Van Sickle Island facts for kids
United States Geological Survey aerial imagery of Van Sickle Island
|Adjacent bodies of water||Suisun Bay|
|Area||10,000 acres (4,000 ha)|
|Highest elevation||0 ft (0 m)|
Van Sickle Island is an approximately 10,000-acre (4,000 ha) island in Suisun Bay, California. It is part of Solano County, and administered by Reclamation District 1607. Its coordinates are , and in 1981 the United States Geological Survey recorded its elevation as 0 ft (0 m). The island's land is divided into 22 privately-owned parcels, used primarily for duck clubs and private residences. A railroad bridge constructed in 1913 connected it to Montezuma and Chipps Island, from which a ferry connected to Mallard Island and Pittsburg; these were discontinued and the bridges no longer exist. Currently, the island is accessible by water, as well as bridges from Hammond Island and Wheeler Island.
Geography and ecology
Van Sickle Island is located in Suisun Bay, an embayment of San Francisco Bay in Northern California. It is on the eastern edge of Suisun Marsh, at the terminus of Montezuma Slough, among a number of marsh islands separated primarily by creeks and sloughs. Van Sickle Island contains 2,400 acres (970 ha) of managed wetlands. It is within the Grizzly Island Unit of the primary management area defined in 1976 by the San Francisco Bay Conversation and Development Commission's Suisun Marsh Protection Plan, which says that "despite the private nature of this use and the restricted number with access to the Marsh, club owners provide a public benefit in the maintenance of the waterfowl and wildlife habitat".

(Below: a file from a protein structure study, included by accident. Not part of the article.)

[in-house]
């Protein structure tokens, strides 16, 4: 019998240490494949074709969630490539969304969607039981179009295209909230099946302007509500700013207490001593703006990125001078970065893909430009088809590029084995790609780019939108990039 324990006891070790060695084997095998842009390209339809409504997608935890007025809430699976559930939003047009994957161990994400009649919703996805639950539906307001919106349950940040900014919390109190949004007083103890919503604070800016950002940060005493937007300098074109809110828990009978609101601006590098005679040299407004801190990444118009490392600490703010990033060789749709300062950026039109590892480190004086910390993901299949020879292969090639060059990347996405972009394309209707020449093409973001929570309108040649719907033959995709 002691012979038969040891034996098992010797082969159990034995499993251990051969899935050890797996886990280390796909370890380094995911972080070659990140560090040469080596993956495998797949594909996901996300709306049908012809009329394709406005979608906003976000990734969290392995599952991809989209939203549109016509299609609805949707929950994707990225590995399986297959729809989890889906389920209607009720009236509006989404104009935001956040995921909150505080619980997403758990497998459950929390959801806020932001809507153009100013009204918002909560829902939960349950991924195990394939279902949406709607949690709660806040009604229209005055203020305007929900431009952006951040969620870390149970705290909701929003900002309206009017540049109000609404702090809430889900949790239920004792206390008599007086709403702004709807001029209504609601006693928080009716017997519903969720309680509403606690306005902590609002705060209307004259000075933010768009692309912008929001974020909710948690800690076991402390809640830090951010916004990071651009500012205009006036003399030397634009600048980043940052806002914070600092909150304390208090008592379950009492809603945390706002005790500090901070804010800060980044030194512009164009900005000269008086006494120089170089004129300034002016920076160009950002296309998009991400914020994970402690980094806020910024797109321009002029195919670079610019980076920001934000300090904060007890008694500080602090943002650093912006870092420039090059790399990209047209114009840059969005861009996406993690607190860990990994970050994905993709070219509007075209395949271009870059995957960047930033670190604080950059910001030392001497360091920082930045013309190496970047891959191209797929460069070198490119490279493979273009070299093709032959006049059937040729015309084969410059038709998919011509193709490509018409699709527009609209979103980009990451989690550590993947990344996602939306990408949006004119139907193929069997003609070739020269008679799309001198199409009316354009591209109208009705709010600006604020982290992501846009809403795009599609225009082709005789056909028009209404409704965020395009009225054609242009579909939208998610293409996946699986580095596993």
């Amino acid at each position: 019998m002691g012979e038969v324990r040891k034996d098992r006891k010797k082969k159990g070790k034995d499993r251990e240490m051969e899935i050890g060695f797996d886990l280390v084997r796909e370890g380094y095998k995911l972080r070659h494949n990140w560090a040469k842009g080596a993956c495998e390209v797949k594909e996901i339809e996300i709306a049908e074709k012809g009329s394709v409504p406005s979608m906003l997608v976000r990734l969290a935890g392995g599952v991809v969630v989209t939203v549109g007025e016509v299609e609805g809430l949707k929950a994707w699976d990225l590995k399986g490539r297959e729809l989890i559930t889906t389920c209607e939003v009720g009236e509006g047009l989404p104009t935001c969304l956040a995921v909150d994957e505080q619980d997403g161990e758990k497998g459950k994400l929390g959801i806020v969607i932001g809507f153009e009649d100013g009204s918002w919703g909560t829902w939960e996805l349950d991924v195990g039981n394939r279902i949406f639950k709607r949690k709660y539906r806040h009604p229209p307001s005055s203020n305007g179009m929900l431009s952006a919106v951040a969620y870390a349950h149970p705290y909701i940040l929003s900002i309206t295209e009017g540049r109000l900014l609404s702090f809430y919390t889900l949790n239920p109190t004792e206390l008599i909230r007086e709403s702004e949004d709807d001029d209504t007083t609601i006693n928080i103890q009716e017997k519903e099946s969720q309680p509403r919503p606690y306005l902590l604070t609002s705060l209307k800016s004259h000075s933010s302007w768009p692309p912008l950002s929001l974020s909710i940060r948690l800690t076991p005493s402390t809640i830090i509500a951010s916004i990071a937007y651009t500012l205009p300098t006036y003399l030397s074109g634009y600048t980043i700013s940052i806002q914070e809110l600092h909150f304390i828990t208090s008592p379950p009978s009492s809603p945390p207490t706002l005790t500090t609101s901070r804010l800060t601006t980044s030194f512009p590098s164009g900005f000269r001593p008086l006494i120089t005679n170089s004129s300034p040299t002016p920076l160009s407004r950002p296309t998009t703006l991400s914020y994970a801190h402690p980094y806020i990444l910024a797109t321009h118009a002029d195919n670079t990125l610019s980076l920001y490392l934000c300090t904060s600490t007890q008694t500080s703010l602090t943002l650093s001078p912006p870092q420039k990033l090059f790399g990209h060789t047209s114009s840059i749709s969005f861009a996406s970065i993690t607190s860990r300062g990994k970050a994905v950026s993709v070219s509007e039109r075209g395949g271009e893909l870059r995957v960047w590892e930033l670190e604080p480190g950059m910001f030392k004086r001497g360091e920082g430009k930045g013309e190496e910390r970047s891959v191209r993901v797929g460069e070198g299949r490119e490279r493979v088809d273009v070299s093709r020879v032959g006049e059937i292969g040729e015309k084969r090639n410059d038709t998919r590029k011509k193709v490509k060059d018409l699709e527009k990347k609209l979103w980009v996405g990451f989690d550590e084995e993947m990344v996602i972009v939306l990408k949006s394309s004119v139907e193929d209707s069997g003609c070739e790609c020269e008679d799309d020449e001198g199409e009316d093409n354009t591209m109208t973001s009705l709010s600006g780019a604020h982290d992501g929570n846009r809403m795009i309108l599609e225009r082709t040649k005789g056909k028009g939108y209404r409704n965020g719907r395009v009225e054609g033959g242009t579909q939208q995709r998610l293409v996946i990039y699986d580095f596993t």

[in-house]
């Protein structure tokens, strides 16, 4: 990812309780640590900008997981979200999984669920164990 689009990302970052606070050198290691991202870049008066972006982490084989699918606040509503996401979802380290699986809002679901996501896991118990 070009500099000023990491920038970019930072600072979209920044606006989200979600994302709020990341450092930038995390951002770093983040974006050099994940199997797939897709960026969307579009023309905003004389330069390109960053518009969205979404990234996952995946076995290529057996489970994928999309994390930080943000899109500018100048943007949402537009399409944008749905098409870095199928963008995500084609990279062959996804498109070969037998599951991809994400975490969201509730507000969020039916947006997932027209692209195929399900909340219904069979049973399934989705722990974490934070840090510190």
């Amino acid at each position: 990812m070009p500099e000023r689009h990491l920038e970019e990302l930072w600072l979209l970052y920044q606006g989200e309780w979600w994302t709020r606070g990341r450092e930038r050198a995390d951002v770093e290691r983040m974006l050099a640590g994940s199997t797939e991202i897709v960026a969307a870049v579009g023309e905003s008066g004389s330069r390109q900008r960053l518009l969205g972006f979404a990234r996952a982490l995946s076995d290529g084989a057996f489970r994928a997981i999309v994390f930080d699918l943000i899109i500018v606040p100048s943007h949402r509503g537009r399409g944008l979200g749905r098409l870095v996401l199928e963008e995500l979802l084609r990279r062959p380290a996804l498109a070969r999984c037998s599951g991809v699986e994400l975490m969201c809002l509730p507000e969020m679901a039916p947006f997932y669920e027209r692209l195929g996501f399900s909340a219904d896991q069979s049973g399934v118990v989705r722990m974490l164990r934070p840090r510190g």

It is bordered on the north by Hammond Island (across Roaring River Slough), on the northwest by Wheeler Island, on the west by Honker Bay (itself an embayment of Suisun Bay), on the southwest by Chipps Island (across Spoonbill Creek), on the south and southeast by Suisun Bay, on the east by Montezuma (across Montezuma Slough), and on the northeast by Spinner Island.
One bridge connects the levee road at the northeast corner of Van Sickle Island to the levee road on Hammond Island, which can be reached by automobile from mainland via Grizzly Island. Another two connect to Wheeler Island on the northwest corner, both to the same road; the southern end of this road travels west across Wheeler Island and eventually recedes into the water, while the northern end connects to Hammond Island. On the eastern tip of Van Sickle Island, two levee roads connect to Spinner Island (which has no mainland road access).
By 2009, 22 people lived on Van Sickle Island, which was divided among 22 parcels; in 2017, it was home to "around 20" duck clubs. A 2009 report prepared for the Solano Local Agency Formation Commission said that there were "no expectations for growth or development of the island".
Like many islands and tracts of land in Suisun Bay and the Sacramento–San Joaquin River Delta, Van Sickle Island was reclaimed in the mid-19th century by dredging sloughs and using the material to construct levees. Water inside the levees was then drained, resulting in a large tract of fertile land that was used for raising cattle, as well as farming beans and tules.
The cost of levee maintenance, however, gradually increased to the point of making farming unprofitable; subsequently, the area "became a haven for waterfowl hunting and recreation".